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Back-to-school vaccines are more important than ever

Back-to-school vaccines are more important than ever

Jul. 15, 2020

By Mary Wade Burnside

All over the country, there are some questions regarding school going back into session amid the COVID-19 pandemic.

Here’s one thing that’s not up in the air: the need for back-to-school vaccines.

No matter what happens, children still need to be protected against vaccine-preventable diseases such as measles, chickenpox, pertussis and diphtheria.

Now, more than ever, during the COVID-19 pandemic, you don’t want your child to get sick. You wouldn’t want your child to come down with symptoms that can mimic COVID-19 and put you in a panic. You wouldn’t want to have to make sick visits to a health care provider. You wouldn’t want your child’s immune system to be compromised.

This is in addition to, of course, not wanting your child to be in pain and to get an illness that could have lasting effects.

August is National Immunization Awareness Month, and in the next few weeks, we will be taking a look via the Monongalia County Health Department blog at how people need vaccines during all stages of their lives, from infanthood to old age.

It’s also when MCHD Clinical Services holds back-to-school vaccine clinics. We’re actually starting next week, on Wednesday, July 22. Clinic dates are July 22 and 29 and Aug. 5, 12 and 19. Children will need an appointment, which you can make by calling 304-598-5119. 

Because it’s time for students to get their back-to-school vaccines, we’re going to start with kids who are around ages 5 through early adulthood.

Here are just a couple of examples why vaccines are important.

It seems like a long time ago, but let’s not forget that just last October, there was concern about a case of hepatitis A in a food worker at an area restaurant. Monongalia County Health Department worked to vaccinate individuals who had eaten there during a certain window of time.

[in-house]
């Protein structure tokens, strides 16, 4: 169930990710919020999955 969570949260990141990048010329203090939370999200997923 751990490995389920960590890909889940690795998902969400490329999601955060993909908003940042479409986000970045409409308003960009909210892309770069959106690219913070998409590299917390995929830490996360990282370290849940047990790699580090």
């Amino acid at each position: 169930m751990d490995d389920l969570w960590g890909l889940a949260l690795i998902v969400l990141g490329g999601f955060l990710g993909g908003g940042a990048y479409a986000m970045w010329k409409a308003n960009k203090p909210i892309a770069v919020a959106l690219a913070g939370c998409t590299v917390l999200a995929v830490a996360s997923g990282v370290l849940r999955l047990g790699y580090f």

And then there’s the measles. Previously considered eliminated in the United States since 2000, a 2019 outbreak resulted in 1,282 cases in the United States in 2019 and, luckily, only 12 cases so far in 2020. Because of West Virginia’s strict vaccination laws, none of those cases took place in West Virginia.

The CDC offers an easy-to-read guide on vaccinations that babies should receive from infanthood to the age of 6. These are the mandated vaccines that the state of West Virginia requires students to get in order to attend public school. 

For children who have been vaccinated according to the current schedule, here is a list provided by the CDC of recommended vaccines for students between the ages of 7 and 18:

  • All preteens and teens need a flu vaccine every year. Some children 6 months through 8 years of age require two doses of flu vaccine. Children 6 months through 8 years getting vaccinated for the first time, and those who have only previously gotten one dose of vaccine, should get two doses of vaccine this season. The first dose should be taken as soon as the flu vaccine is available, and the second dose should be received at least 28 days after the first dose. In following years, only one dose is needed. Flu vaccines are always important, but vitally so now.

In addition to an annual flu vaccine, three vaccines are recommended specifically for preteens:

  • HPV vaccine protects against HPV infections that can cause cancer later in life, including that of the cervix, for which women can be routinely screened, as well as mouth/throat, anus/rectum, penis, vagina or vulva, for which people are not routinely screened.
  • Tdap is a booster shot to help protect preteens from whooping cough, tetanus and diphtheria. Tdap not only protects the child from these diseases, but also keeps them from giving whooping cough to a young baby who does not have immunity yet.
  • Meningococcal conjugate vaccine protects against meningitis and bloodstream infections (bacteremia or septicemia). These illnesses can be very serious, even fatal.

​If you haven’t gotten your child vaccinated yet, there is still time. Call your health care provider. Or make an appointment at Monongalia County Health Department’s Clinical Services at 304-598-5119.

MCHD Clinical Services has made some changes in order to be as safe as possible during the pandemic. Forms are sent online the day prior to the appointment, and when you arrive, you can call from your phone to alert us that you’re here. You will be registered and payment will be taken over the phone. Then your temperature will be taken at the entrance. Patients should go to the upper level to the front door.

At some point, we hope to be booking appointments for a vaccine against COVID-19. Until then, it’s very important to keep your kids — and everyone else — as healthy as possible.

Mary Wade Burnside is the public information officer at Monongalia County Health Department.





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